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How do I make an image look like vector art, as in the IOS 14 default background images?

I would like to make landscape images look like they are vector-styled. Artistic perfection isn't needed, my goal is just to capture the style. I don't know how to use Adobe illustrator or Inkscape, so I expect that some kind of AI tool may exist for this purpose.

I already tried two online tools befunky and vanceai with several landscape images, like this desert picture:

enter image description here

But the results don't simplify edges and reduce the number of colors. They seem to increase them. The best AI tool I know is DALL.E-2 but it is not yet available. I would be happy with a photoshop/GIMP filter that simplifies colors and edges.

Below are some examples of (IOS 14) vector art landscapes that I would like to reproduce:

enter image description here

How can I achieve this look?

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    Well, you could draw art in a vector application.
    – Scott
    Jun 16 at 21:25
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    These images seem to be the result of hours of work by a person who spent thousands of hours practicing. Although you might find some AI filter mimicking this effect, I doubt that they are yet able to create something as refined as this. As far as I know, these kinds of AI tools are not really something designers use a lot. They are mostly seen as fun toys. What have you found yourself so far? And why are they failing? What image are you trying to apply the effect to?
    – Wolff
    Jun 16 at 21:28
  • Hi @Wolff, I tried two online tools befunky and vanceai with several landscape images line this desert picture but the results don't simplify edges and reduce the number of colors. They seem to increase them. The best AI tool I know is DALL.E-2 but it is not yet available. I would be happy with a photoshop/GIMP filter that simplifies colors and edges.
    – nickh
    Jun 17 at 11:30
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    OK, you already know more about this than I do. You should add all this information to your question. It narrows it down a bit and shows some effort. There are ways in Photoshop to simplify colors and edges, like for example Cutout filter. But as you the result is nowhere near the images you post as examples. It just looks at colors in the image. Doesn't analyze shapes or stylize in any way like a human can. Doesn't add gradients either. Perhaps learning how to draw vector will be faster than waiting for programming magicians to provide you with an AI?
    – Wolff
    Jun 17 at 14:54
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    I didn't think you would like the effect. I'll post it as an answer then.
    – Wolff
    Jun 17 at 16:21

2 Answers 2

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An effect in Photoshop that sort of resembles what you want is the Cutout filter.

You find it in Filter > Filter Gallery > Artistic > Cutout.

Original

After applying Cutout filter

The result lacks the refinement of the two example images you post. Photoshop only looks at the colors of the image. It doesn't analyze shapes or stylize in any way like a human can. It doesn't add gradients either.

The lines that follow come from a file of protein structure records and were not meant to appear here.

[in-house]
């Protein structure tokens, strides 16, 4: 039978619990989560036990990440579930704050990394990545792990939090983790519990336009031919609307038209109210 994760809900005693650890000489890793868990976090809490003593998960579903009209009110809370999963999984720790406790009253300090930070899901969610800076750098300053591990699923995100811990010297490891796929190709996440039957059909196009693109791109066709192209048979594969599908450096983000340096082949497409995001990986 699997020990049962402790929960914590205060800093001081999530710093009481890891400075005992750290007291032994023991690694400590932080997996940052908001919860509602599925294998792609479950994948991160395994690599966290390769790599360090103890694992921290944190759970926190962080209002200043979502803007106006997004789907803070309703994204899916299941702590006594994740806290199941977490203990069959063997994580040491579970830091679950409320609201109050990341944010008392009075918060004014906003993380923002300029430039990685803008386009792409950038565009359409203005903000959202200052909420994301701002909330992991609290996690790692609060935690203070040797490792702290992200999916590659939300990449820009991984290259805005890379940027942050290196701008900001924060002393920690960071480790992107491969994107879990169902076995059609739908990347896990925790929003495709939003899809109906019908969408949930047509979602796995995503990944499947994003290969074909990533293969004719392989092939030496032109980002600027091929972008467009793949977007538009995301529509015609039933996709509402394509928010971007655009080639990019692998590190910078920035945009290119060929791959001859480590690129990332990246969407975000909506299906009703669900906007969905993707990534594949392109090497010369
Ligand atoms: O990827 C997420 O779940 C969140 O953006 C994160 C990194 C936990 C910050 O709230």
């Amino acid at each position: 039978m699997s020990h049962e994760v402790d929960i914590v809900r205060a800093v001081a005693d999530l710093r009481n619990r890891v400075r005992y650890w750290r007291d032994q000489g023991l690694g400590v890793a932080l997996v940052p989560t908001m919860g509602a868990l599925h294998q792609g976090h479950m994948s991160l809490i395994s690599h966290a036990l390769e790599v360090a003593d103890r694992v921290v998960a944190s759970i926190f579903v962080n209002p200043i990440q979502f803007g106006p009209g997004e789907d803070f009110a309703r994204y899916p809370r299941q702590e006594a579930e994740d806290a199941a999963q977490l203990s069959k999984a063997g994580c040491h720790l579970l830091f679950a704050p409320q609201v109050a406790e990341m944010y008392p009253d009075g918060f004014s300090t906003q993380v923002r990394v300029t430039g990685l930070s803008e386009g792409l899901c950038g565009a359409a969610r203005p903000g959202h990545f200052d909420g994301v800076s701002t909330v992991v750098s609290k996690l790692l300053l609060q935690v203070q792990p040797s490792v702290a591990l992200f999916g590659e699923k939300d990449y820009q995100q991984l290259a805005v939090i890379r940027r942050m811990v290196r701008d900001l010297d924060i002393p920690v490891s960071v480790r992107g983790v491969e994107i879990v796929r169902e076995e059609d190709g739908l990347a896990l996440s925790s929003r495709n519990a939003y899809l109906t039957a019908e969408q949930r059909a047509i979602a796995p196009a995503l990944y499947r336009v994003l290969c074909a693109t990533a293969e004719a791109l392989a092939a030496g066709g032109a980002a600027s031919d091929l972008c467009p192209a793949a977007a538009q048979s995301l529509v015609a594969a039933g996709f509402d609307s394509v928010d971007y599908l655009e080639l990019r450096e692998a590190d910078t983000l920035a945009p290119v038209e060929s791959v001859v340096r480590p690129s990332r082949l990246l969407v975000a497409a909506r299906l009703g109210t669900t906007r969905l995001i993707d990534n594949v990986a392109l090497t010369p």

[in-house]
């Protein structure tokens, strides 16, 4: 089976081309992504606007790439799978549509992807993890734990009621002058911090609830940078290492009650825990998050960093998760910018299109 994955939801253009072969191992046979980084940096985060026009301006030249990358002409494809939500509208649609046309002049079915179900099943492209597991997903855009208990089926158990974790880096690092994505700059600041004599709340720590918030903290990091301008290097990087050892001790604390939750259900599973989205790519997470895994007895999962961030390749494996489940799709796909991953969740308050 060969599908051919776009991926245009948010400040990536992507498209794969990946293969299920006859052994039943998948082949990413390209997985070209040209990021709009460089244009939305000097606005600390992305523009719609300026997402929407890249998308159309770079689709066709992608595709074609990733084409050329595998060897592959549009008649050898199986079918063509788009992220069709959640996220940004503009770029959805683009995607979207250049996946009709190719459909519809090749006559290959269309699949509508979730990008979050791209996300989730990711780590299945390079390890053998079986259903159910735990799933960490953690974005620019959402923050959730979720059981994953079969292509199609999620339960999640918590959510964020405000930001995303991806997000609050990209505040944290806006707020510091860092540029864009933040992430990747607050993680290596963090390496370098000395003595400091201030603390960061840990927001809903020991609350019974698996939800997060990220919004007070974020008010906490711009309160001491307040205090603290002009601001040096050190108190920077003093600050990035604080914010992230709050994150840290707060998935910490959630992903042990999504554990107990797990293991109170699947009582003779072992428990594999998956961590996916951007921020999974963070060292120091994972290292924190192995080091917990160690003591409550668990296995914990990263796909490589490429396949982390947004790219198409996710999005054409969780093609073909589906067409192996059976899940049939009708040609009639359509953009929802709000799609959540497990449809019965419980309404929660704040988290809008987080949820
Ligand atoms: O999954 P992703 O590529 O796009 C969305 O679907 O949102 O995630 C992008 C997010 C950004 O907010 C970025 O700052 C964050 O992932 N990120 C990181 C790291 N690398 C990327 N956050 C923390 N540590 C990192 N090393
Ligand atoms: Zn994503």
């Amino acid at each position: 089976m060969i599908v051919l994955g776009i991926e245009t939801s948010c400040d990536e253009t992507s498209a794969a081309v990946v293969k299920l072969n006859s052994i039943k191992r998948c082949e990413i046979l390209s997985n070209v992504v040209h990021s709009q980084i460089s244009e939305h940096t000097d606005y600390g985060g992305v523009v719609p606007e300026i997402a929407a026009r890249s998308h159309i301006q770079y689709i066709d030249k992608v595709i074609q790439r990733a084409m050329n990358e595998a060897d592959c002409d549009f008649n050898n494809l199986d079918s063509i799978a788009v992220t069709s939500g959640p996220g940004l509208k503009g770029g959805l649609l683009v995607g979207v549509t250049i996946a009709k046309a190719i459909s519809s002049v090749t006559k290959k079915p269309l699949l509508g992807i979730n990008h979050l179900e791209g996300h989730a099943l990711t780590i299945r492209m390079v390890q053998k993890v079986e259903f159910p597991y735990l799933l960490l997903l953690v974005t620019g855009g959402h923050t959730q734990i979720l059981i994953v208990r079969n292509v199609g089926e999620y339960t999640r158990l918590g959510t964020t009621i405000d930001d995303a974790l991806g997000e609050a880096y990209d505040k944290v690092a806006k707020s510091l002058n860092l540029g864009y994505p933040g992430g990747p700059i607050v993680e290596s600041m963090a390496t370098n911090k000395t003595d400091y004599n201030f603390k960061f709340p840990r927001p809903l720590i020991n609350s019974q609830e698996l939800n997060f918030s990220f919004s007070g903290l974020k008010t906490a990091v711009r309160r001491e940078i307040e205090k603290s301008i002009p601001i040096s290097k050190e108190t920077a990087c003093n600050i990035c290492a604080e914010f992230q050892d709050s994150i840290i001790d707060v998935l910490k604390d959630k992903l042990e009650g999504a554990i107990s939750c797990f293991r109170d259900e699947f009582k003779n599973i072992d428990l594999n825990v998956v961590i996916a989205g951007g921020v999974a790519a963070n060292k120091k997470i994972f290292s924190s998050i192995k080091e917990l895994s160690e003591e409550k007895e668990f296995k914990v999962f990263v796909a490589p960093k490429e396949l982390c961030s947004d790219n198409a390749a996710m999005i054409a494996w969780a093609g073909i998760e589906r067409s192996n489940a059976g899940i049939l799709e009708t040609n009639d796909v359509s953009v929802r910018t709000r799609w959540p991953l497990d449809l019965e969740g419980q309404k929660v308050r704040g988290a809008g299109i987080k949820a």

But it's a quick and dirty method. It can perhaps serve as inspiration to stylizing the image yourself.

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I guess you want to try basic GIMP with no extensions at first. There you can reduce small details, but keep long sharp borders by applying Filter > Blur > Median. With a low resolution image like your desert attachment try only 2...3 px median radius. Here's the caravan zoomed in after filtering:

enter image description here

The loss of detail is substantial. Try different median settings to find a good one.

You may want to handle the colorization of the sky separately. To make it possible select the sky with the fuzzy selection tool or by lassoing it and paste it to a separate layer. The fuzzy selection tool handles it well in composite mode because there's a good contrast and color border:

enter image description here

Apply to both layers Color > Colorize. It keeps brightness variations, but change everything in a layer to the same hue and saturation.

enter image description here

Note that the colorfulness depends on the brightness. 50% bright pixels get most color. That's a limitation of the whole RGB system. You may need to trim the brightness scale with curves before the colorization to get the wanted areas most colorful. Some items very likely must be selected and copied to new layers to get wanted colors to them. I gave this treatment only to the sky.

Note that you can also give a gradient color to a separated item an paint or wipe off some details. The sky in your wanted example has a gradient + stars.

It's easy to think that posterization could simplify the result even more. It reduces the number of levels, but generates new complex borders, so I didn't use it. But try it to see do you like it.

A good free GIMP (and Photoshop, Krita and Paint.NET) extension with numerous fiters which can maybe help you is the G'MIC collection. If you are lucky, someone shows with it a better result than my simplistic approach. But, as already said by others, photo filtering is a poor replacement for manual crafting done by a talented artist.

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  • Thank you very much! The G'MIC cutout filter combined with the colorization method yielded fantastic results.
    – nickh
    Jun 18 at 9:59

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